• To squander a trillion-plus surplus on an unnecessary war is like an heir to a fortune blowing his inheritance on floozies and booze.
  • Running up trillions in debt while slashing income taxes on those most able to pay is more like an out of control gambler getting in too deep with the loan sharks than a fiscally astute conservative planning for a financially responsible future.
  • And certainly using taxpayer funds to bail out the very people who caused the financial crisis in the first place is a misplaced correction, forcing the taxpayers into a bankruptcy spiral while allowing the bankers to avert their own Chapter 11s -- and then award themselves bonuses for squeaking out of the failure they deserved.
Yet, this muddled chaotic insanity is exactly the effect of policies advocated by those who are still claiming to be "conservatives."

Maybe we should explain again from another angle. Conservatives are people who preserve what they have:
  • A conservative homeowner makes repairs to keep up the value and useability of the property.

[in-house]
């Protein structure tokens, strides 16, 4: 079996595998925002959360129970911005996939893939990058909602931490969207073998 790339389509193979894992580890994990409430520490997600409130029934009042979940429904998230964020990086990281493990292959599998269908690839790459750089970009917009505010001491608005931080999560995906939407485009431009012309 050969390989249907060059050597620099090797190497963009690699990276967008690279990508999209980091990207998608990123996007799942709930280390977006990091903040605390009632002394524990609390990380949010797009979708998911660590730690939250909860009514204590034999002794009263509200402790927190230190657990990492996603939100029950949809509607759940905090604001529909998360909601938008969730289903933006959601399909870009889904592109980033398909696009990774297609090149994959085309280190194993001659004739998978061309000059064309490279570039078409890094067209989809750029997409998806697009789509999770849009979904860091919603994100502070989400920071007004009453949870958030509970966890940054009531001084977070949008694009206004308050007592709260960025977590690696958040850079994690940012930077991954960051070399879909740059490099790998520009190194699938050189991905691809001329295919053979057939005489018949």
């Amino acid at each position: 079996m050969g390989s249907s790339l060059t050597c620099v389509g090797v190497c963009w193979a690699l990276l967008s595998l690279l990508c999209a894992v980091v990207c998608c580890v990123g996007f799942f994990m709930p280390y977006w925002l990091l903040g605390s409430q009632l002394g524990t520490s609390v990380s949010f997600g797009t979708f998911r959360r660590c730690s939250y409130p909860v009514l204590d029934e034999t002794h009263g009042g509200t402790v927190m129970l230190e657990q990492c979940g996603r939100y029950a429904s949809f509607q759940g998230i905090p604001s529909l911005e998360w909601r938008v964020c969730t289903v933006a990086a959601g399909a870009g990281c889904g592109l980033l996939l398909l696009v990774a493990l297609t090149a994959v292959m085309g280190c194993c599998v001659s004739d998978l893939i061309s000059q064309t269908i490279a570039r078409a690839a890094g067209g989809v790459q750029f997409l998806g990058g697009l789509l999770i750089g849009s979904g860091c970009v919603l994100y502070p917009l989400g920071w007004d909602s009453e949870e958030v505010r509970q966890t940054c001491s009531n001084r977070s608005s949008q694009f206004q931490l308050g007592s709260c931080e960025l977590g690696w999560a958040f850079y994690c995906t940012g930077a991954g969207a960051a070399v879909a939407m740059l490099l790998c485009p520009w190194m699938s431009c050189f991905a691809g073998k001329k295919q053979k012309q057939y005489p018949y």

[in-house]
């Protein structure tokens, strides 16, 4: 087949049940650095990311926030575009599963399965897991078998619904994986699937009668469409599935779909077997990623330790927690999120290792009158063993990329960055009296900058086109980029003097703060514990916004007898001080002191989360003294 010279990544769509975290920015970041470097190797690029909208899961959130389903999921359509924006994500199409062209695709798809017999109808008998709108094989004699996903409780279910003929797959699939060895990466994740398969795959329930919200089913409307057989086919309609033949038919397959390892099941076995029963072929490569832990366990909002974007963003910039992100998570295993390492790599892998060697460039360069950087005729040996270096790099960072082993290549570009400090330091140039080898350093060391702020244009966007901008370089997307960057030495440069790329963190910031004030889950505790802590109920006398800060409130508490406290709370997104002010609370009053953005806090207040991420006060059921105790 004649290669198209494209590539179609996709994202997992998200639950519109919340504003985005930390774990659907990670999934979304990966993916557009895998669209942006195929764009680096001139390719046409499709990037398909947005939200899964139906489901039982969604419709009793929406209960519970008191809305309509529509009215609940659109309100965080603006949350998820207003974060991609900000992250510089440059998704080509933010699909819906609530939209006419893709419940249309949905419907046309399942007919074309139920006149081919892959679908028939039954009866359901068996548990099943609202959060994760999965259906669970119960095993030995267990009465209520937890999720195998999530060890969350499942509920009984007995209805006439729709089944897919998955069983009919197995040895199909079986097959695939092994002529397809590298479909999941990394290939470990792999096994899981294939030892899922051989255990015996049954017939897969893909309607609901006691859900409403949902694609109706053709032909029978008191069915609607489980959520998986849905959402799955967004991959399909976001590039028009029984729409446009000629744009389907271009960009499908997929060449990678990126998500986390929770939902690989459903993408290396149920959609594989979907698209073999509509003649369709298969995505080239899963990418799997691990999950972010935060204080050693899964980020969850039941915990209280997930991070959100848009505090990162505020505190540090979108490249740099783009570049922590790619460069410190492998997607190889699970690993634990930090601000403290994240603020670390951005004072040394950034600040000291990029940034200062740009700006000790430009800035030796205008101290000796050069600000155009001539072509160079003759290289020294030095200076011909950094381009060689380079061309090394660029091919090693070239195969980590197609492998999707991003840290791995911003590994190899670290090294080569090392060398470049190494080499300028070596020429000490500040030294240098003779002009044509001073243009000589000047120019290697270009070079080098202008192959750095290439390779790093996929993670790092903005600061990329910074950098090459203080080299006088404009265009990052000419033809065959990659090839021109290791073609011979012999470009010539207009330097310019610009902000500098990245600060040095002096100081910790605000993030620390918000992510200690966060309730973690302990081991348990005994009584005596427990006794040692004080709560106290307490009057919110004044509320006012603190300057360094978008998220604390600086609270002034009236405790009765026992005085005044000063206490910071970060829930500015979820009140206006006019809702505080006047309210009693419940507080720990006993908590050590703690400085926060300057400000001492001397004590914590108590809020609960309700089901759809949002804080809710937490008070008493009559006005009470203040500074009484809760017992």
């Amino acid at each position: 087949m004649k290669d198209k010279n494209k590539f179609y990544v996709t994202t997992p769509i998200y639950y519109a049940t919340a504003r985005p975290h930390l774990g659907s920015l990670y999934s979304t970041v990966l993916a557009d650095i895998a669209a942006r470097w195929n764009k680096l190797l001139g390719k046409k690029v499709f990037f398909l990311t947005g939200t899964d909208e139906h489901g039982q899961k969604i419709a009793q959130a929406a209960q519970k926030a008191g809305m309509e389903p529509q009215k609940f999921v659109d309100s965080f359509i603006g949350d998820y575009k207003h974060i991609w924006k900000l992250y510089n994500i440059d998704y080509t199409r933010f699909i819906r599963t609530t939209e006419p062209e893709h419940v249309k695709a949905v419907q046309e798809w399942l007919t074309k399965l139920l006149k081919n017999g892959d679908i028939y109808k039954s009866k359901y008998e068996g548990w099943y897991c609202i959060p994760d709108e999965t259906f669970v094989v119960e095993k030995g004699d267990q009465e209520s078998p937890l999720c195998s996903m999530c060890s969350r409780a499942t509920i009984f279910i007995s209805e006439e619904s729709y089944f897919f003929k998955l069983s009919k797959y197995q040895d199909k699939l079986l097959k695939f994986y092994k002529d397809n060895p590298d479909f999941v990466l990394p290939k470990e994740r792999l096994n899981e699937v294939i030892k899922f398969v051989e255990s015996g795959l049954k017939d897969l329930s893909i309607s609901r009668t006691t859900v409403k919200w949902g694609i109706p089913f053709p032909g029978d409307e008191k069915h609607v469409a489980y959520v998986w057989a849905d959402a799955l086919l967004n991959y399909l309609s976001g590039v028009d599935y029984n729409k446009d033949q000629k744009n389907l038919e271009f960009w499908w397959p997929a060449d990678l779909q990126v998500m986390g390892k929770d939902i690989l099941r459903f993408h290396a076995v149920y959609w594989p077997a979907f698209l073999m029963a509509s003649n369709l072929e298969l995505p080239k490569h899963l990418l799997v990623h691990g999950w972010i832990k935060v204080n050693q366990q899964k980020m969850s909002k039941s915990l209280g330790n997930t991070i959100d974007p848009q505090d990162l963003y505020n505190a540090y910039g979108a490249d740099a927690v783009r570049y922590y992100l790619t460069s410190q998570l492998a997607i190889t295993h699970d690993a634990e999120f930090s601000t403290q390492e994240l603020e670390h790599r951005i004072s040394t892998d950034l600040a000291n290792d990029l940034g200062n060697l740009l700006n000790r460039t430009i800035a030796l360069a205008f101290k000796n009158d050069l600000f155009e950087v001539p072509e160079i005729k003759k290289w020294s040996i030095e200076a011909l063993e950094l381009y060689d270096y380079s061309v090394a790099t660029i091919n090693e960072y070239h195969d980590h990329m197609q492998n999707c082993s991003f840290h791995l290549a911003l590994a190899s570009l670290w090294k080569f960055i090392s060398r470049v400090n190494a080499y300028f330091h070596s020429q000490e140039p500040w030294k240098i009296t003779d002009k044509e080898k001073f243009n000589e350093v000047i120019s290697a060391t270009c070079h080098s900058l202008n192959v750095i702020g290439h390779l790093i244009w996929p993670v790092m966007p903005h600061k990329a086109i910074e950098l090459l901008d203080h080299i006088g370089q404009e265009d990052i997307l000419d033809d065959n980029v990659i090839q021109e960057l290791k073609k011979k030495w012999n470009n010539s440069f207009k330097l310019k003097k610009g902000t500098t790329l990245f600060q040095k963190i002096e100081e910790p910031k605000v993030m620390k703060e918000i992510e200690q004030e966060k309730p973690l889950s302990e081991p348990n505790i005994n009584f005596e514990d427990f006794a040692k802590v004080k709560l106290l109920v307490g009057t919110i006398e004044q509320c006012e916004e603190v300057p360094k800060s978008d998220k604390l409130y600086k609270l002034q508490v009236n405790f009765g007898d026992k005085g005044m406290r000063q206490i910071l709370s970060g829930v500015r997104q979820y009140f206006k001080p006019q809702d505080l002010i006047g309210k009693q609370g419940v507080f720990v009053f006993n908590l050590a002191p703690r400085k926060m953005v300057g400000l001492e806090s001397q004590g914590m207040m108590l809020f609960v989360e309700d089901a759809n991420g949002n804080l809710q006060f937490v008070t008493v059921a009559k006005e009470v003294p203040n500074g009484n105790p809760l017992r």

• A conservative landowner enriches the soil and nurtures the animals to produce healthy yields.
  • A conservative manager provides equitable compensation, benefits, and advancement opportunities so employees are satisfied to make the effort that improves products and expands the market.
Conservative practices are win-win-win for the individual, the environment, and the nation.

Now, let's look at the reality of the practices advocated by these faux-conservatives:
  • Necessary infrastructure repairs have been ignored until interstate bridges are falling down.
  • Land (and air and water, too) is being polluted with toxic fracking residues and tar sands spills.
  • Workers are being shorted on wages and their benefits cut so that the wage gap between a full time employee at minimum wage (that is: 40 hours for 52weeks @ $7.25) and CEO pay has reached at least 1667%. (Do the math: $25million in pay and bonuses for the CEO / $15080). Of course most minimum wage employees aren't scheduled for the full 40hours since then the corporation would have to pay them fulltime benefits and besides many aren't even receiving the federal minimum because tip workers and the disabled are legally exempted. But whatever the reality, it is inequitable by any standards
Seriously considered, these practices have NOTHING to do with fiscal conservatism. The only thing they are conserving is their own steady stream of personal wealth.

To properly name the reality, we have to conclude: "Greedy Corporatists" caused the "Cataclysmic" Recession and are distorting the aftermath with faux news and legalized bribery to further increase Income Inequity and the upsidedown tax structure.
Cat unable to comprehend the Faux-Conservative budget
The only possible reaction a true fiscal conservative could have to this insane reality is to rant (hence this post).